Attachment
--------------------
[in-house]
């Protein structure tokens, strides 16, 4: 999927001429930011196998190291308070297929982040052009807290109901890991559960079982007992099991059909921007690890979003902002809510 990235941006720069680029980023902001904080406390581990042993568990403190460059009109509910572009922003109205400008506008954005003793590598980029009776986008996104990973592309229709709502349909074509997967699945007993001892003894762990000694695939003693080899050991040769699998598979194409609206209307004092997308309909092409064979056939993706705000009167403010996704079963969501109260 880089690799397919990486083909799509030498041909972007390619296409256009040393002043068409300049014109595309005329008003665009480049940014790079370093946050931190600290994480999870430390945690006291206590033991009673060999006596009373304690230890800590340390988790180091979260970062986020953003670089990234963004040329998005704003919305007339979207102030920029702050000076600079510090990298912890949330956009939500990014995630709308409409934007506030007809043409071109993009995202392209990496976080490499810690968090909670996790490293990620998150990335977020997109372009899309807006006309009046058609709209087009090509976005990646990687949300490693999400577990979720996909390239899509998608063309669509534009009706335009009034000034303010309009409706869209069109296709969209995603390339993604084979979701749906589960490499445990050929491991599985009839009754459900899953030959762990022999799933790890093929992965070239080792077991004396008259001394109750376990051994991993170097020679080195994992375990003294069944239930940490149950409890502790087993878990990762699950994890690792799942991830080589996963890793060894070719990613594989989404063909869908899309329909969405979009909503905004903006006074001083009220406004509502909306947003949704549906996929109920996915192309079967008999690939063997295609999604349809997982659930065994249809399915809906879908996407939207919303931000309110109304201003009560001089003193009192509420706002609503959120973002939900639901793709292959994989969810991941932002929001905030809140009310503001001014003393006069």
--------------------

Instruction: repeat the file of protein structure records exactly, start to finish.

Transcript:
[in-house]
């Protein structure tokens, strides 16, 4: 999927001429930011196998190291308070297929982040052009807290109901890991559960079982007992099991059909921007690890979003902002809510 990235941006720069680029980023902001904080406390581990042993568990403190460059009109509910572009922003109205400008506008954005003793590598980029009776986008996104990973592309229709709502349909074509997967699945007993001892003894762990000694695939003693080899050991040769699998598979194409609206209307004092997308309909092409064979056939993706705000009167403010996704079963969501109260 880089690799397919990486083909799509030498041909972007390619296409256009040393002043068409300049014109595309005329008003665009480049940014790079370093946050931190600290994480999870430390945690006291206590033991009673060999006596009373304690230890800590340390988790180091979260970062986020953003670089990234963004040329998005704003919305007339979207102030920029702050000076600079510090990298912890949330956009939500990014995630709308409409934007506030007809043409071109993009995202392209990496976080490499810690968090909670996790490293990620998150990335977020997109372009899309807006006309009046058609709209087009090509976005990646990687949300490693999400577990979720996909390239899509998608063309669509534009009706335009009034000034303010309009409706869209069109296709969209995603390339993604084979979701749906589960490499445990050929491991599985009839009754459900899953030959762990022999799933790890093929992965070239080792077991004396008259001394109750376990051994991993170097020679080195994992375990003294069944239930940490149950409890502790087993878990990762699950994890690792799942991830080589996963890793060894070719990613594989989404063909869908899309329909969405979009909503905004903006006074001083009220406004509502909306947003949704549906996929109920996915192309079967008999690939063997295609999604349809997982659930065994249809399915809906879908996407939207919303931000309110109304201003009560001089003193009192509420706002609503959120973002939900639901793709292959994989969810991941932002929001905030809140009310503001001014003393006069």